First let me start by saying that particularly if you only work with short texts, having a solid understanding of how styles cascade is pretty optional. That’s true of both print and web. Yes, even if you’re writing your own CSS it’s still common to not quite have a grasp of what the term cascade means. So that’s the job I’ve given myself in this piece—to explain something that’s fundamental to working with long texts, simple and straightforward, but largely misunderstood. I’ll not get into any of the technical specifics just yet, but start with the theory.
I also realize I’m using the words Cascading and Print somewhat provocatively in the title, since most don’t associate the two. I do it not to confuse, but to get you, the reader thinking about what CSS-defined styles and InDesign’s Character and Paragraph Styles have in common, specifically, how they cascade one into another.
Styles depend on one another
When I start some typographically-heavy piece of design, I generally begin by taking appropriately representative content and determining the scale and measure of the body copy in relation to the overall document hierarchy, the same for other text elements, layout features and grid dimensions, etc.. This is the play stage, and I think it’s here, as well as during testing and production, that understanding and creating interdependent styles properly can save lots of time.
The first paragraph style you set up should be the most common case, body copy. It’s here you specify the font family, size, text alignment (flush left, justified, etc.), first line indent value, and so forth. The second style you create might be a version of the above, but without the first line indent, for a crisp start at the top of a chapter or subhead. This you’ll base on the first style, meaning it inherits (or implicitly gets applied to it) all the stuff you specified in the first style. Next, you might create a block quote style based on one of the above styles, with space before and after, indents on either or both sides, italic applied, etc.. When testing, should you need to adjust the size slightly, or change to a different font family, you change it in one place, and it updates everywhere the dependent styles are applied. That’s what cascade means—the general style rules apply down through every specific instance.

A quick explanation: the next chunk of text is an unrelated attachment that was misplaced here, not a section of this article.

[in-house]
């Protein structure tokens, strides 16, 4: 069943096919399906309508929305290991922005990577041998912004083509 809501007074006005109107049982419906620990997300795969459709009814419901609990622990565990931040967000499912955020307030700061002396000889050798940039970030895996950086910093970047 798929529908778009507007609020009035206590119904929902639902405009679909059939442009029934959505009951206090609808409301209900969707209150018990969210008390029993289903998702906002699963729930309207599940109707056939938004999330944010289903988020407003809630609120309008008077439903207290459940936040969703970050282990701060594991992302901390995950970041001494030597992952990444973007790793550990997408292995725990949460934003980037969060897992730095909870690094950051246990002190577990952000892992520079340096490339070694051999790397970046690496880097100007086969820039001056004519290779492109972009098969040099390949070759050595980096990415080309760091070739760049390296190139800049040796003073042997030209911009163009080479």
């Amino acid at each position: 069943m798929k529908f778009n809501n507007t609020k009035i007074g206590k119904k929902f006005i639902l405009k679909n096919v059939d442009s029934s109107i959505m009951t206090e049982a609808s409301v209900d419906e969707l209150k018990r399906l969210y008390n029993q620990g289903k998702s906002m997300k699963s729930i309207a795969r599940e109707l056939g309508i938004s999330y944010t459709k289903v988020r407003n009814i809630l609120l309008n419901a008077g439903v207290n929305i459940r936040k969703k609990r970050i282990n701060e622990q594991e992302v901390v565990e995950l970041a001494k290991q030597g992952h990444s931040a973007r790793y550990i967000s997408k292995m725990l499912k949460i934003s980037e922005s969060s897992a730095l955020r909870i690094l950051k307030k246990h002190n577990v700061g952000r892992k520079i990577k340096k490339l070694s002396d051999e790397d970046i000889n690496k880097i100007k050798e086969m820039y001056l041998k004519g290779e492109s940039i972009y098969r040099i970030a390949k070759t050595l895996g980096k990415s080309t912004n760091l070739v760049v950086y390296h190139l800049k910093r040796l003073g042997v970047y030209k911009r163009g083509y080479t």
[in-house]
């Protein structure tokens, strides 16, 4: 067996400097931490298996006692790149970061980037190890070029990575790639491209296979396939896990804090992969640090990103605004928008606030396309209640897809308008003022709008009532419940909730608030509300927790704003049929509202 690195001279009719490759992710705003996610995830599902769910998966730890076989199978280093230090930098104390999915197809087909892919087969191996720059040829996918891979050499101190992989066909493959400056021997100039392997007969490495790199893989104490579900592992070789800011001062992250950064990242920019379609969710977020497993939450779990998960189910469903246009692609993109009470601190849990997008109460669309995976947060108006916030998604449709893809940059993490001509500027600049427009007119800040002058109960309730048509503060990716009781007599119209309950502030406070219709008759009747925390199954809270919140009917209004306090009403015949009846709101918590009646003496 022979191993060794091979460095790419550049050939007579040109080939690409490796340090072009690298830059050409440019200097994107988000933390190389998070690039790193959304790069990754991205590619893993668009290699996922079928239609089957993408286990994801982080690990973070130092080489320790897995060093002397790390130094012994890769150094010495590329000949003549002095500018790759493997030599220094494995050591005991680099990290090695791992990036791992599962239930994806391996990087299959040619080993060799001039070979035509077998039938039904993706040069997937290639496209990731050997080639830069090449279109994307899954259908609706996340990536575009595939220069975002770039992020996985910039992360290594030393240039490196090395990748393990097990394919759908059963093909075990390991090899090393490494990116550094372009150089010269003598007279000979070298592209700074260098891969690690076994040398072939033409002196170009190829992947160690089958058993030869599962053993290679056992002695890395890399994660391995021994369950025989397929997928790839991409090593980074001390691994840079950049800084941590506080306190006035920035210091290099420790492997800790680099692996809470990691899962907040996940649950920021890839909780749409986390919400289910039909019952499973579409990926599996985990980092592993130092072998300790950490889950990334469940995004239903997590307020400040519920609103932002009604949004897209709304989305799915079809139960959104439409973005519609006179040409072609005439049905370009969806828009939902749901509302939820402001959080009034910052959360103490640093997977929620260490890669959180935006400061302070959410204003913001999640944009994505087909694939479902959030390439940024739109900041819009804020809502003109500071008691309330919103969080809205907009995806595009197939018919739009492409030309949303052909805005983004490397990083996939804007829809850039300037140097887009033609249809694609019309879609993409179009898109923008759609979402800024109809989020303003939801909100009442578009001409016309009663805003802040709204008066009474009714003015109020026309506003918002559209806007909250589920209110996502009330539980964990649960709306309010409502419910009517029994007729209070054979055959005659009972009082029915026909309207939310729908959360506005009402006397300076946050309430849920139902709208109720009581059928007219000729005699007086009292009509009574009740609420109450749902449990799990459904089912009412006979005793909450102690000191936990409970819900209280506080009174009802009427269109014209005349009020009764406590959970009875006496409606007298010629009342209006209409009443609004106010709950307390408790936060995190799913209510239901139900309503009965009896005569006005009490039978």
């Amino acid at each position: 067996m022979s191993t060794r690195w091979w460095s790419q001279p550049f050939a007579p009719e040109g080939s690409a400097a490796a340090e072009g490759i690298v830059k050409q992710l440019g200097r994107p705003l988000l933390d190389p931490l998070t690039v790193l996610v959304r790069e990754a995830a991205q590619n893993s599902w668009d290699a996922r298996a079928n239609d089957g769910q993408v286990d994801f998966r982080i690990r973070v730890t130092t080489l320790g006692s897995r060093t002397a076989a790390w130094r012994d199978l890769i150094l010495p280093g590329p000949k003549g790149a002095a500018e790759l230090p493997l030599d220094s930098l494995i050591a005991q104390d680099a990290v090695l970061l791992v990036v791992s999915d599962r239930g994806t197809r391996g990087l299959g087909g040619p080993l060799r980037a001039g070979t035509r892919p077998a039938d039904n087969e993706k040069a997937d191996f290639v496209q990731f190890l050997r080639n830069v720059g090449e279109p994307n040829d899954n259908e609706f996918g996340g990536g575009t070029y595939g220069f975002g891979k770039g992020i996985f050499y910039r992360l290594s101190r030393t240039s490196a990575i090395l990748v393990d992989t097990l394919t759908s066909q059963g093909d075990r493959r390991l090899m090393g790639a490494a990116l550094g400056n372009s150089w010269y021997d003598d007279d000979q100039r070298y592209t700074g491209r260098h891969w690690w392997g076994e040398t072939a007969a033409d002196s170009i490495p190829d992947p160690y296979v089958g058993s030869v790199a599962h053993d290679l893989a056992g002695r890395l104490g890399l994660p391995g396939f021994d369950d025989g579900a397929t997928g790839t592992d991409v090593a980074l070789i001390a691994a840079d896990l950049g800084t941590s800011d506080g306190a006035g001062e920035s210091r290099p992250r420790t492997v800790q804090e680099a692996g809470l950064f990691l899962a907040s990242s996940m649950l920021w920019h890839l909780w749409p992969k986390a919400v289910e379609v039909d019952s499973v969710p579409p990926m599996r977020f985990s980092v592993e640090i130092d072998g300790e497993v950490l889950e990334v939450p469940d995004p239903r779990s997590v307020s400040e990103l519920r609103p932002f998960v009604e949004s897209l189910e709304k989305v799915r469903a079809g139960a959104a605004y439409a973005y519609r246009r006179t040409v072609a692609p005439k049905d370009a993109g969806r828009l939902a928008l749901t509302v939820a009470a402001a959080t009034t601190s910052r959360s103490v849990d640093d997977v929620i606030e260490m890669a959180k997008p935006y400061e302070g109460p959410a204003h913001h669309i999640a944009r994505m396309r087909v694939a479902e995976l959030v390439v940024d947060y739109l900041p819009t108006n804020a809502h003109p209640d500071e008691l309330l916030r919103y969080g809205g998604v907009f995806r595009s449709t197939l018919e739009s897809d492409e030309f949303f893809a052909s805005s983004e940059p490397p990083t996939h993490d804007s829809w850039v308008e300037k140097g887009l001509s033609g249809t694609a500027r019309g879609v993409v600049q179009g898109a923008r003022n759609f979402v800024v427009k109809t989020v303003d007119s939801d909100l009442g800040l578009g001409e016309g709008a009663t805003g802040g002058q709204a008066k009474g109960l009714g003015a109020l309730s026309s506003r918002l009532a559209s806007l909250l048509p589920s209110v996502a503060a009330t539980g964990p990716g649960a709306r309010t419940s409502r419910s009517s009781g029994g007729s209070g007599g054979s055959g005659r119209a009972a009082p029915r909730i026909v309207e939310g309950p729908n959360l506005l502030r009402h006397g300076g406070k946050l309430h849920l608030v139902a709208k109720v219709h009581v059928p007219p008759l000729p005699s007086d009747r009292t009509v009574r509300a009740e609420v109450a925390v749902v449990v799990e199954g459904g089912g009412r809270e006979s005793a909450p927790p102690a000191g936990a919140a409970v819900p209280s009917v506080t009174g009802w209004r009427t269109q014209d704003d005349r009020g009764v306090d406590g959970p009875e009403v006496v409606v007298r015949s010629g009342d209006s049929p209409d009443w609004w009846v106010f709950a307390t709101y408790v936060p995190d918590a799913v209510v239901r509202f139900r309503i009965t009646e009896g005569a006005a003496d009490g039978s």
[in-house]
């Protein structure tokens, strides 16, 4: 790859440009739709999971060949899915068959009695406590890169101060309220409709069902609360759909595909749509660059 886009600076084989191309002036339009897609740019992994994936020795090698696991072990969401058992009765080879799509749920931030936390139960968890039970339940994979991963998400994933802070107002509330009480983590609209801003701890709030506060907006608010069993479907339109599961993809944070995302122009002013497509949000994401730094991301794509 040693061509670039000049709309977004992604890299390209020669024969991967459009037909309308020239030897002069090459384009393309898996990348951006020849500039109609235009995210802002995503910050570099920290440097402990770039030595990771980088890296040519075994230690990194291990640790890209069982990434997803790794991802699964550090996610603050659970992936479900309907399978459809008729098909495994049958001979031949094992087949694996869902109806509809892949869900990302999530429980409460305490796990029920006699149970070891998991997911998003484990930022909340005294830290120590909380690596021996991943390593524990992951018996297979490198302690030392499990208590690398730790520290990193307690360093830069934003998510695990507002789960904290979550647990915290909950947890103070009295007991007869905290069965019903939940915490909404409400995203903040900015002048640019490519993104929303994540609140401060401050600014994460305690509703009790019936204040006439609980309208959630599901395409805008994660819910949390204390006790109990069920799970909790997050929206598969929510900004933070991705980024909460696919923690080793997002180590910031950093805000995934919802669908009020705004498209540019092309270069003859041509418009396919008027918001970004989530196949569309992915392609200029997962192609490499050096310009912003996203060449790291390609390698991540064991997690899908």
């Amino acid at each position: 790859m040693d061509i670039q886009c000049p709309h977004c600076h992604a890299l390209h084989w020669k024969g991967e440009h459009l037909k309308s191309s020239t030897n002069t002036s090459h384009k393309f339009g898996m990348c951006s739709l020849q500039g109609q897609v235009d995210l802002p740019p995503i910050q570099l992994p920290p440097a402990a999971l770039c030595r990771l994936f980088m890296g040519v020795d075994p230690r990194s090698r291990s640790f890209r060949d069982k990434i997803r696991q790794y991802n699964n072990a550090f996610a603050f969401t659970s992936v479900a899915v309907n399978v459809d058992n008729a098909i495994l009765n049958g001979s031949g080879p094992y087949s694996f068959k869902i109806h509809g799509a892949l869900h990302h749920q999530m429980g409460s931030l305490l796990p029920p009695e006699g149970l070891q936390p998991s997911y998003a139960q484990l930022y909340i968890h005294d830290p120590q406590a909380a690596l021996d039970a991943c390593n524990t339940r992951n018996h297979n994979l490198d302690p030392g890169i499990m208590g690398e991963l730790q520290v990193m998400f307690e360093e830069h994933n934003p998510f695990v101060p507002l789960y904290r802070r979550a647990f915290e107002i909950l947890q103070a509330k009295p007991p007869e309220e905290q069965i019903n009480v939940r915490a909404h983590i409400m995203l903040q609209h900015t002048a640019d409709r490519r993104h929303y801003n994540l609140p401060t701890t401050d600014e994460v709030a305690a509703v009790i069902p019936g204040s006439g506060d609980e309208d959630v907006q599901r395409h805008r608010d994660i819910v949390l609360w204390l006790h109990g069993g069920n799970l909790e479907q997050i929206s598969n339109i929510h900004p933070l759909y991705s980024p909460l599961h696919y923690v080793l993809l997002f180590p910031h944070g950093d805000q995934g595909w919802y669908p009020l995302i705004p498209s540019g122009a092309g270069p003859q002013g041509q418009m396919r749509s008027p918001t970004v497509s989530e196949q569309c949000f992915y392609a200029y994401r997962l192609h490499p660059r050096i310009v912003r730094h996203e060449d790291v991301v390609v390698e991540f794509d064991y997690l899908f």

What’s the rule, and what’s the exception?
The rest of the theory behind setting up complex typographic systems really comes down to the above question. From here the task is to plan how you’ll specify as little as possible in as few places as possible, so that implementing a minor change to the design is a manageably quick process. Thursday’s post on creating and applying and generally using cascading styles will be a much more practice-based discussion on macrotypography. Catch you then.